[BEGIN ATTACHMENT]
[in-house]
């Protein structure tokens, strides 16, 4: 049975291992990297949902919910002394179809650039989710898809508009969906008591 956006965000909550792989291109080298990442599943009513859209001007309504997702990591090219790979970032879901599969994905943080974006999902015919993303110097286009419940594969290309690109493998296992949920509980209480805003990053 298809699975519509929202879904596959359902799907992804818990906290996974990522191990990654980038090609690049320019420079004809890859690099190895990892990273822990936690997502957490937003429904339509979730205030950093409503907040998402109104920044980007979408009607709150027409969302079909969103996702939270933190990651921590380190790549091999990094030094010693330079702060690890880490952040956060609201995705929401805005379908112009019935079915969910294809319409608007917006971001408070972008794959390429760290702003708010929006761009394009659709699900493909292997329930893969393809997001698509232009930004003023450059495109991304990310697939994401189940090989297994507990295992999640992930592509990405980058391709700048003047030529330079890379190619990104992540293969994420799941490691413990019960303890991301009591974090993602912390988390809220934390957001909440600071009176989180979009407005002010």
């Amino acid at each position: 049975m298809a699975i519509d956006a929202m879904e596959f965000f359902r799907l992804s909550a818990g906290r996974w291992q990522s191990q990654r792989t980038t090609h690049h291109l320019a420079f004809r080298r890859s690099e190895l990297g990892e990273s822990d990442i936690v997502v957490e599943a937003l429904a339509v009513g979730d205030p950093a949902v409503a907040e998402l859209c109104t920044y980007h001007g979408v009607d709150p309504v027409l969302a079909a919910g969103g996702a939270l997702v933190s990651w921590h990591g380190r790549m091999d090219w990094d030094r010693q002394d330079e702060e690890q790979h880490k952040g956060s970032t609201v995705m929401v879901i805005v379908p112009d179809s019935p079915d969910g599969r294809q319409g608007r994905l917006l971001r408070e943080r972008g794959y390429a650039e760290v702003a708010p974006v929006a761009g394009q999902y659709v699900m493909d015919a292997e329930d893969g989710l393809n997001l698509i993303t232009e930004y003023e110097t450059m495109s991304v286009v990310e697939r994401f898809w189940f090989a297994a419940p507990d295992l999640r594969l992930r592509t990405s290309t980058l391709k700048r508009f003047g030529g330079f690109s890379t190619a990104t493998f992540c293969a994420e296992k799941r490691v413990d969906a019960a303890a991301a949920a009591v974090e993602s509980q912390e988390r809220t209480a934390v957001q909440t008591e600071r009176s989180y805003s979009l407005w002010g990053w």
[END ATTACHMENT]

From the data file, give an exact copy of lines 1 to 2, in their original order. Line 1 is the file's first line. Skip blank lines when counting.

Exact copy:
[in-house]
């Protein structure tokens, strides 16, 4: 049975291992990297949902919910002394179809650039989710898809508009969906008591 956006965000909550792989291109080298990442599943009513859209001007309504997702990591090219790979970032879901599969994905943080974006999902015919993303110097286009419940594969290309690109493998296992949920509980209480805003990053 298809699975519509929202879904596959359902799907992804818990906290996974990522191990990654980038090609690049320019420079004809890859690099190895990892990273822990936690997502957490937003429904339509979730205030950093409503907040998402109104920044980007979408009607709150027409969302079909969103996702939270933190990651921590380190790549091999990094030094010693330079702060690890880490952040956060609201995705929401805005379908112009019935079915969910294809319409608007917006971001408070972008794959390429760290702003708010929006761009394009659709699900493909292997329930893969393809997001698509232009930004003023450059495109991304990310697939994401189940090989297994507990295992999640992930592509990405980058391709700048003047030529330079890379190619990104992540293969994420799941490691413990019960303890991301009591974090993602912390988390809220934390957001909440600071009176989180979009407005002010």